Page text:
So, should the Dodgers hold him out of the Australia series? You could probably build a pretty good argument for that, considering they're trying to get a better handle on his innings after he pitched 259 of them a year ago. But Zack Greinke has already been essentially eliminated from those games by his strained calf and Arizona manager Kirk Gibson has let it be known that Patrick Corbin and Trevor Cahill will pitch those games.

It's not as if the Dodgers couldn't compete in those games with Hyun-Jin Ryu and Dan Haren on the mound, but they'd certainly stand a better shot of flying home happy if Kershaw pitched in one of them. He still has time to get a positive roll heading into the season, but less time than you might think.

3 up, 3 down: D-backs 4, Dodgers 3 (11)

August, 31, 2012
8/31/12
11:14
PM PT


LOS ANGELES -- At some point, the Los Angeles Dodgers are going to run out of opportunities this plump and ripe for the picking.

They lost for the 10th time in 15 games -- this time 4-3 to the Arizona Diamondbacks in 11 innings Friday night -- and the door closed another inch. Every team ahead of the Dodgers in either the division or wild-card standings lost Friday.

They remain 4 1/2 games behind the San Francisco Giants and 1 1/2 out in the wild-card race, a jumble of four teams.

Jason Kubel hit the decisive home run off Dodgers reliever Matt Guerrier, and the game ended with Dodgers at first and third when catcher A.J. Ellis popped out to left.

The Good:

Mis-matchup. Andre Ethier was batting .216 against lefties, so it's not surprising Kirk Gibson brought in reliever Mike Zagurski to face him with a runner at third and two outs in the sixth inning. Ethier didn't exactly crush the ball, but he made good enough contact to bloop it over lunging shortstop Jake Elmore to tie the score at 3. It was a redemptive moment for Ethier, who had lost a ball in the twilight in the second inning to let Arizona's first run score.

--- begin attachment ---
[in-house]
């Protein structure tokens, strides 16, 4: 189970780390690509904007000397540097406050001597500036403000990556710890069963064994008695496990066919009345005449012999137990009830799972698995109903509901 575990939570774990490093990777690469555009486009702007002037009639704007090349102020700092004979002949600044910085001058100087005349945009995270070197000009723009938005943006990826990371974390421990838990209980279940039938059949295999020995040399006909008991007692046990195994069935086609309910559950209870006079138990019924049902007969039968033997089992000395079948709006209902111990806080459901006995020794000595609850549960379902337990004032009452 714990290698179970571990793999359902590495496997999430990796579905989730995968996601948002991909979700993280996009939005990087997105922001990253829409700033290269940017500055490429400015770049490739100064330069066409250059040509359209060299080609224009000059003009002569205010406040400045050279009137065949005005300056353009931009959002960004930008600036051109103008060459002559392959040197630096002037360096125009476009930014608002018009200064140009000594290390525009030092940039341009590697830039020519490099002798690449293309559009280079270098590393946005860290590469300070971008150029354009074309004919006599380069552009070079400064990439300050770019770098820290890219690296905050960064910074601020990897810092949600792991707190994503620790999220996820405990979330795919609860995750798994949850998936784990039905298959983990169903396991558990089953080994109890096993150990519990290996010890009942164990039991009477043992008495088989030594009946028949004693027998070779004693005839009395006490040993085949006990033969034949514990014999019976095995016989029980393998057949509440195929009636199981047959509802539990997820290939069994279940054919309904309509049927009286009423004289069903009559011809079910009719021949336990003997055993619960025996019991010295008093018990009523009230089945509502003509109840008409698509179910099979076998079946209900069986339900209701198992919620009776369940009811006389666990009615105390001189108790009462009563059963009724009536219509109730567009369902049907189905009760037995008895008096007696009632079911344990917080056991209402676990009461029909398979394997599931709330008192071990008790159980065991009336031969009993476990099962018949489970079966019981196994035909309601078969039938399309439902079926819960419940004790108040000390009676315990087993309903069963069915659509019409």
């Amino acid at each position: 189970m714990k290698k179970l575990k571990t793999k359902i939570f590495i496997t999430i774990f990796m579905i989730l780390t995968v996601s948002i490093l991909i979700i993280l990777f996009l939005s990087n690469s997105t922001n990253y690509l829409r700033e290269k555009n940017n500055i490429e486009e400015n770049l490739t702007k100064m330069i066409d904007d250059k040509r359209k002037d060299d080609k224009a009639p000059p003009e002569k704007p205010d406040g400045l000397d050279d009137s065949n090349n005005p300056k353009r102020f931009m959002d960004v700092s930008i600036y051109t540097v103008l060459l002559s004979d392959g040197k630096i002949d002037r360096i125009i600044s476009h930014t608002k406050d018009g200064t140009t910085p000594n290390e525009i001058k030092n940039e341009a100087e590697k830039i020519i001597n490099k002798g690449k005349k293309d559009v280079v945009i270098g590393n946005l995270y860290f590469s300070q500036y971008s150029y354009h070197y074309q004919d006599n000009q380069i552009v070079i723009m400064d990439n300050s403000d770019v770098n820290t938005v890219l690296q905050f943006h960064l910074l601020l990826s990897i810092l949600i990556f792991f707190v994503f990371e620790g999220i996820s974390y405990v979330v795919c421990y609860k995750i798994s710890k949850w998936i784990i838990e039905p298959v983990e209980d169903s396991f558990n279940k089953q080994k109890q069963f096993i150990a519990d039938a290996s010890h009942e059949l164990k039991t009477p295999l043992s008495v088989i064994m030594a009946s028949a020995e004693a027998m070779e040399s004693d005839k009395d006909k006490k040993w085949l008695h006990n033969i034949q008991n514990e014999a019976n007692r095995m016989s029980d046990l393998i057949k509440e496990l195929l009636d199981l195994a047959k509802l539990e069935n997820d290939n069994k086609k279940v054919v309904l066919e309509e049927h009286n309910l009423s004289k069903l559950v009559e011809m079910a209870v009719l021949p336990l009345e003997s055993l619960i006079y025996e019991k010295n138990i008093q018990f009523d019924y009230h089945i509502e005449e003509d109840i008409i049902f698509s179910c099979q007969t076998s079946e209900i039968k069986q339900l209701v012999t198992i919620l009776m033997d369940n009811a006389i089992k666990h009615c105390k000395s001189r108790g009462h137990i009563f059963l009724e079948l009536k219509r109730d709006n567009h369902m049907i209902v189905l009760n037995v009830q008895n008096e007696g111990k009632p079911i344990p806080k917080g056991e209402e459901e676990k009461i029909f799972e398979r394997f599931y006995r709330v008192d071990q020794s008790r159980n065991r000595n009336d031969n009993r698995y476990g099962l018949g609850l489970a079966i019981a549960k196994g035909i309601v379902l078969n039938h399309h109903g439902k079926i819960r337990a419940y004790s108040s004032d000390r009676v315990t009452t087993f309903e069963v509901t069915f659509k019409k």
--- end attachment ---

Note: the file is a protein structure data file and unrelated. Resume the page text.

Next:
Bouncing back. You can learn more about a reliever off a bad outing than a good one. Shawn Tolleson probably will have sleepless hours thinking about his previous outing at Coors Field -- four runs allowed without recording an out -- for weeks. But at an important moment for the Dodgers, the young reliever flipped the script. Tolleson pitched two scoreless innings Friday, allowing the Dodgers to build a rally off Trevor Cahill.

Doubling up. The Dodgers, frankly, were more than a bit lucky. Arizona hit plenty of balls hard in key situations that landed in the Dodgers' gloves, and four of them turned into crucial double plays. It was a season high in double plays for the Dodgers. Luck is a big part of them, but the players still have to turn them. Luis Cruz made a diving stop on Chris Johnson's hard shot in the ninth inning, threw to second from his knees and started a key double play.

The Bad:

Softening up. Adrian Gonzalez's Dodgers career started with a loud noise -- his three-run home run in his first at-bat. It's the at-bats since then that have been strangely quiet. Gonzalez is 5-for-28 (.179) with just three RBIs since that swing. It's a small sample size, but then again, so is the amount of time the Dodgers have with Gonzalez in their lineup this year.

Power shortage. Matt Kemp looked a little frustrated striking out in the eighth inning, when he slammed his bat to the turf. It's not so much that he has been struggling -- when he's healthy -- but he hasn't been driving the ball consistently. Kemp is batting .271 since Aug. 8, but since then, he has struck out 19 times, hasn't homered and has 10 RBIs in 19 games. The Dodgers need Kemp on the field, but they also need him a bit more productive.

Nothing in reserve. Has there ever been a team with a less impressive bench? Don Mattingly had Juan Uribe (.186), Matt Treanor (.176), Nick Punto (2-for-13 as a pinch hitter), Juan Rivera (.240) and Adam Kennedy (one home run) at his disposal Friday night. The Dodgers looked long and hard at pitchers before Friday night's waiver deadline -- an attempt that proved unsuccessful -- but maybe they should have been trying to sniff out some bench help.

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TEAM LEADERS

WINS LEADER
Clayton Kershaw
WINS ERA SO IP
21 1.77 239 198
OTHER LEADERS
BAY. Puig .296
HRA. Gonzalez 27
RBIA. Gonzalez 116
RY. Puig 92
OPSY. Puig .863
ERAC. Kershaw 1.77
SOC. Kershaw 239